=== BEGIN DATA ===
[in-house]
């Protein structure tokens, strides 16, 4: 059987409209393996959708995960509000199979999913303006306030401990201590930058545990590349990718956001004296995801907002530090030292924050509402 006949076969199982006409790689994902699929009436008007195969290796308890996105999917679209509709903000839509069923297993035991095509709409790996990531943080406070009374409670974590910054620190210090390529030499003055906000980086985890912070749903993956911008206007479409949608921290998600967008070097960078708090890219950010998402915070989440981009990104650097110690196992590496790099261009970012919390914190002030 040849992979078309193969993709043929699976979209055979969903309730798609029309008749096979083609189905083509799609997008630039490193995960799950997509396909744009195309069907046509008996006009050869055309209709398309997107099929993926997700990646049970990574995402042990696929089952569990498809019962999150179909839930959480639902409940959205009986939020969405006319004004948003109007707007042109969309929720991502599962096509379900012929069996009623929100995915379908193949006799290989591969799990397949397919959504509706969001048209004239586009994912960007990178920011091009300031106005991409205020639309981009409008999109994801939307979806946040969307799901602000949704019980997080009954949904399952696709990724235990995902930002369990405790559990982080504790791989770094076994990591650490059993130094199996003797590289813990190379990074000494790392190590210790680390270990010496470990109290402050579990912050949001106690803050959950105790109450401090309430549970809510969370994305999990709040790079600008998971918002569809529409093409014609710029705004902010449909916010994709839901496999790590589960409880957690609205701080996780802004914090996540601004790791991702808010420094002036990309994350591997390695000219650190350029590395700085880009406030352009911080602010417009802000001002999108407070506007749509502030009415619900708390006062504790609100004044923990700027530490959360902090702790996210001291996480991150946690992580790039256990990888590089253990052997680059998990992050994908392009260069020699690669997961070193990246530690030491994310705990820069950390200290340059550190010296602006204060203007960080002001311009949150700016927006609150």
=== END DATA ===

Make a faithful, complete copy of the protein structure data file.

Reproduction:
[in-house]
């Protein structure tokens, strides 16, 4: 059987409209393996959708995960509000199979999913303006306030401990201590930058545990590349990718956001004296995801907002530090030292924050509402 006949076969199982006409790689994902699929009436008007195969290796308890996105999917679209509709903000839509069923297993035991095509709409790996990531943080406070009374409670974590910054620190210090390529030499003055906000980086985890912070749903993956911008206007479409949608921290998600967008070097960078708090890219950010998402915070989440981009990104650097110690196992590496790099261009970012919390914190002030 040849992979078309193969993709043929699976979209055979969903309730798609029309008749096979083609189905083509799609997008630039490193995960799950997509396909744009195309069907046509008996006009050869055309209709398309997107099929993926997700990646049970990574995402042990696929089952569990498809019962999150179909839930959480639902409940959205009986939020969405006319004004948003109007707007042109969309929720991502599962096509379900012929069996009623929100995915379908193949006799290989591969799990397949397919959504509706969001048209004239586009994912960007990178920011091009300031106005991409205020639309981009409008999109994801939307979806946040969307799901602000949704019980997080009954949904399952696709990724235990995902930002369990405790559990982080504790791989770094076994990591650490059993130094199996003797590289813990190379990074000494790392190590210790680390270990010496470990109290402050579990912050949001106690803050959950105790109450401090309430549970809510969370994305999990709040790079600008998971918002569809529409093409014609710029705004902010449909916010994709839901496999790590589960409880957690609205701080996780802004914090996540601004790791991702808010420094002036990309994350591997390695000219650190350029590395700085880009406030352009911080602010417009802000001002999108407070506007749509502030009415619900708390006062504790609100004044923990700027530490959360902090702790996210001291996480991150946690992580790039256990990888590089253990052997680059998990992050994908392009260069020699690669997961070193990246530690030491994310705990820069950390200290340059550190010296602006204060203007960080002001311009949150700016927006609150």